Friday, October 24, 2008

Twenty-five-year-old lie

What's the trouble with Social Security?

Twenty-five years ago, Alan Greenspan chaired a panel that recommended fiscal reform of Social Security in face of an unfunded shortfall due to the demographic bulge of retiring Baby Boomers. Ronald Reagan and the then-Democratic Congress accepted the bulk of the panel's recommendations, and the result was later benefits, higher payroll taxes, and taxable benefits for the affluent.

Higher payroll taxes had the biggest long-term impact. Basically, this was pitched as us Boomers salting away money for our retirements. Fair enough.

The trouble, though, is that we as a nation didn't actually salt the money away. We used it to make the deficit appear smaller.

Now, Serious people keep coming back to the well to say things like this:

"Social Security's negative cash flow becomes so horrendous -- hundreds of billions of dollars a year -- that our nation's 20- and 30- somethings aren't going to let the government cover it, regardless of how many Treasuries the trust fund holds. So forget about 2039 or whenever. Starting [sic] worrying about 2016 or 2017," [Forbes editor Allan] Sloan wrote.
(Forbes published this is March. You have to wonder what the news hook is for this. With the Republicans totally out of power in 2009, maybe it's just the last chance to push the same old story.)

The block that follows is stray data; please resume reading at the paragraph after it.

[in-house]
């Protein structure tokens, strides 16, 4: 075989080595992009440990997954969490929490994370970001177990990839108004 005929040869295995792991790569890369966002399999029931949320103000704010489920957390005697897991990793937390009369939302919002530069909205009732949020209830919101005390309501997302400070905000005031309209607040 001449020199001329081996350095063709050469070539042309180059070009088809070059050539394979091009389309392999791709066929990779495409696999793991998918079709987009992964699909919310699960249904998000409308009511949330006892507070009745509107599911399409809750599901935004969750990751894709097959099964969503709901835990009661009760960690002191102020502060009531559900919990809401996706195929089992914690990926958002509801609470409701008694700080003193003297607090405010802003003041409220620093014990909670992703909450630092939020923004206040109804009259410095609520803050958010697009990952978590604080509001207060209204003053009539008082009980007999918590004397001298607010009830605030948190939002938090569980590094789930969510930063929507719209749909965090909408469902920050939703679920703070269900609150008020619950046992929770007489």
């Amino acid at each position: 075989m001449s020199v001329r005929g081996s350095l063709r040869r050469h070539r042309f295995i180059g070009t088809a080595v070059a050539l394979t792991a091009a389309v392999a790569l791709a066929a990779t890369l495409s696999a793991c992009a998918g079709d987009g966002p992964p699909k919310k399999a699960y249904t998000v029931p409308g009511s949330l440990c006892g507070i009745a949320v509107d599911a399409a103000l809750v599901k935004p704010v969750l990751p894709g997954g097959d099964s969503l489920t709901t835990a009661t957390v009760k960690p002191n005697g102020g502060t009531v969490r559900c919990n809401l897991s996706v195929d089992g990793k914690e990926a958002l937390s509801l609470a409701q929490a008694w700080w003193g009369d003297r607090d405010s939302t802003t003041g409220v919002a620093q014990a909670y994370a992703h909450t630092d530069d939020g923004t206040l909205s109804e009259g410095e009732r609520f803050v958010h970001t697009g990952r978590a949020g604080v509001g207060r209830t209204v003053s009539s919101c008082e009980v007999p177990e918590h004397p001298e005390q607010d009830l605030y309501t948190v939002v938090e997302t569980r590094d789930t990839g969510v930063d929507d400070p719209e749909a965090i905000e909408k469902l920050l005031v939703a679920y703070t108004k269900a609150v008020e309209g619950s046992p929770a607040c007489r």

As ever, here are the choices:
  • Reduce benefits - Turn the program and the 1980s reform into a lie and theft to boot. Tell seniors they're screwed, and it's tough.
  • Borrow trillions in seed money for privatization - Again, the 1980s reform becomes a thieving lie. The poverty reduction that was a main goal is left to the stock market, and you know how well that works.
  • Tax a few hundred billion in general revenue per year to balance the accounts - This isn't pleasant, but it's a relatively small number. It also refuses to claim for fiscal convenience that the responsible act of the 1980s was actually a filthy lie.
Borrowing our way out of this might conceivably be another option, but we have so many other massive bills coming due (Iraq, the Wall St. bailout, at least one more stimulus, not to mention debt service on the trillions we already owe) that it's just not a credible one.

I actually support raising the retirement age, even as far as 70, despite the obviously adverse effect on me. I would also remove the cap on FICA-taxable earnings, where Barack Obama proposes new FICA taxes only on incomes over $250,000. (Either my or Obama's measure might convince Republicans that FICA actually is a tax, even though they have ignored it completely for a decade in talking about relative tax burdens.)

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